63-year-old Man with Urinary Problems after Prostate Cancer Radiation (IMRT) Treated With Urolift – Real Stories

by Alex Shteynshlyuger MD

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Real Stories. Real Patients.

Please note:  Names and age have been changed to protect patient privacy.  Treatment success varies. Not every patient experiences benefit from treatment.  Please talk to your doctor.  This is for informational/educational purposes and is not intended to replace a patient-doctor relationship.

Only your doctor can advise you on a course of treatment that is appropriate for your needs.

BPH Treatment after Radiation Therapy (IMRT) for Prostate Cancer: 73-year-old Man Treated at New York Urology Specialists

SL is a 63-year-old man with a diagnosis of prostate cancer treated with external beam radiation therapy with IMRT 2 years ago. 

He complains of a slow urine stream, a need to urinate frequently and urge to urinate.  He was previously treated with multiple medications including Rapaflo, tamsulosin, and Myrbetriq without significant benefit.  He was advised TURP (transurethral resection of the prostate).  He is hesitant to have TURP and wants to explore alternatives.  

AUA symptom score of 19.  

A thorough evaluation was performed which included bladder and prostate ultrasound, uroflow measurement, and bladder post-void residual urine volume measurement. The patient was found to have a large prostate, 73 ml;  peak urinary flow of 6 ml/sec, and a mean flow of 3 ml/sec.  He had an elevated post-void residual of 186 ml.  

Cystoscopy revealed lateral lobe hypertrophy of the prostate (moderately obstructing prostate) and a small but obstructive median lobe;  Urodynamic studies revealed very high-pressure voiding and small bladder capacity.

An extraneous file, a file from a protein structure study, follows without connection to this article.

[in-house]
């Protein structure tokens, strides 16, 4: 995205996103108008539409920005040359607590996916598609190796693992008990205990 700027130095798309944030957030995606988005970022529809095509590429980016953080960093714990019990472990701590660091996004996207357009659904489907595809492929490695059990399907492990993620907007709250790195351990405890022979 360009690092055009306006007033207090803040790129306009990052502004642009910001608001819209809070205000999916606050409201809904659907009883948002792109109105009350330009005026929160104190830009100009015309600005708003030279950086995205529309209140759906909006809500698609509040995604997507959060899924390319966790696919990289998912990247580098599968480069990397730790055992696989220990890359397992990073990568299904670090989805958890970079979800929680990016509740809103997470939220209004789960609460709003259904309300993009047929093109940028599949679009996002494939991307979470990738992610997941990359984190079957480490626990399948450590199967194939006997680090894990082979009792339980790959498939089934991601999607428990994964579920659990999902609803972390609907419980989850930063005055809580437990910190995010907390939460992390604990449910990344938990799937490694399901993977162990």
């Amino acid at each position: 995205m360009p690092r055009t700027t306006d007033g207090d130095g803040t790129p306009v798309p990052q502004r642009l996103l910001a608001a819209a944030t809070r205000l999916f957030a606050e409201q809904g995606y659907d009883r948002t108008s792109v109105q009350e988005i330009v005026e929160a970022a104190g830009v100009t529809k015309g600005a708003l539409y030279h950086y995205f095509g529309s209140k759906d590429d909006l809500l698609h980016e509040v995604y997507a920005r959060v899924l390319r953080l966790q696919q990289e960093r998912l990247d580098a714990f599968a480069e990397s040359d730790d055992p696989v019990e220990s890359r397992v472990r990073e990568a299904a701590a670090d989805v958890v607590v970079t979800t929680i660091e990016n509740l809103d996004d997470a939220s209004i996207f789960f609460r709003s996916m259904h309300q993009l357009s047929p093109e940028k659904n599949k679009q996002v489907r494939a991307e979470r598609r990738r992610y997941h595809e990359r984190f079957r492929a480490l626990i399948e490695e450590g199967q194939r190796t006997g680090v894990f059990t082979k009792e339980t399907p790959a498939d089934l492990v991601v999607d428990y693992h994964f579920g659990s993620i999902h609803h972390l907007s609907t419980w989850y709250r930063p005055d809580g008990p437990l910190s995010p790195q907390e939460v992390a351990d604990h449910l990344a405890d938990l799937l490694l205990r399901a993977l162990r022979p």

Treatment options were discussed with the patient given that he failed treatment with medications. The patient was given a choice of a minimally invasive procedure performed in the office under local anesthesia shows such as UroLift procedure or Rezum procedure.  The other alternative is a hospital-based surgery performed under general anesthesia such as laser enucleation of the prostate (HOLEP) or bipolar TURP. The patient was informed that if a minimally invasive procedure does not result in a significant improvement of his symptoms, he has an option to undergo a hospital-based surgical procedure.

The patient decided to undergo a Urolift procedure.

Follow-up – Urolift Procedure

The patient presents for the Urolift procedure under local anesthesia

A prostate block with bupivacaine was given to induce local anesthesia and numbness of the penis and prostate. Urethral lidocaine was administered to numb the bladder and the urethra.  The Urolift procedure was performed, which took less than 20 minutes to perform.  Additional maneuvers were made to address obstruction from the median prostate lobe, which was successfully pulled away from the urethra using Urolift.  At the end of the procedure, the patient reported minimal discomfort during the procedure with a pain score of 3 out of 10 (1 being no pain; 10 being the worst pain if his life).

The patient was given a catheter given the size of his prostate and history of radiation.

Follow-up Appointment – 4 days after Urolift procedure

The patient came back 4 days after the procedure for catheter removal.  He had minimal blood in his urine. The catheter was removed and he was able to urinate.

Follow-up Appointment – 6 weeks after Urolift procedure

The patient returned 6 weeks after the Urolift procedure. He reported significant improvement in urinary symptoms.  He reports that his urine stream is as good as it was 20 years ago.  He can go 3-4 hours before he needs to urinate.  He still has to urinate soon after drinking fluids or coffee.  

His AUA symptom score is 11, compared to 18 prior to the Urolift procedure.  

Because he has a small bladder capacity, he was started on Cialis daily and Myrbetriq 50 mg.

Follow-up Appointment – 3 months after Urolift procedure

The patient returned 3 months after the Urolift procedure.  He reports that he can drink freely and can hold urine for 5-6 hours if needed.  He has no side effects to Myrbetriq.  He is very satisfied with the outcome of the Urolift procedure. He reports a significant improvement in symptoms.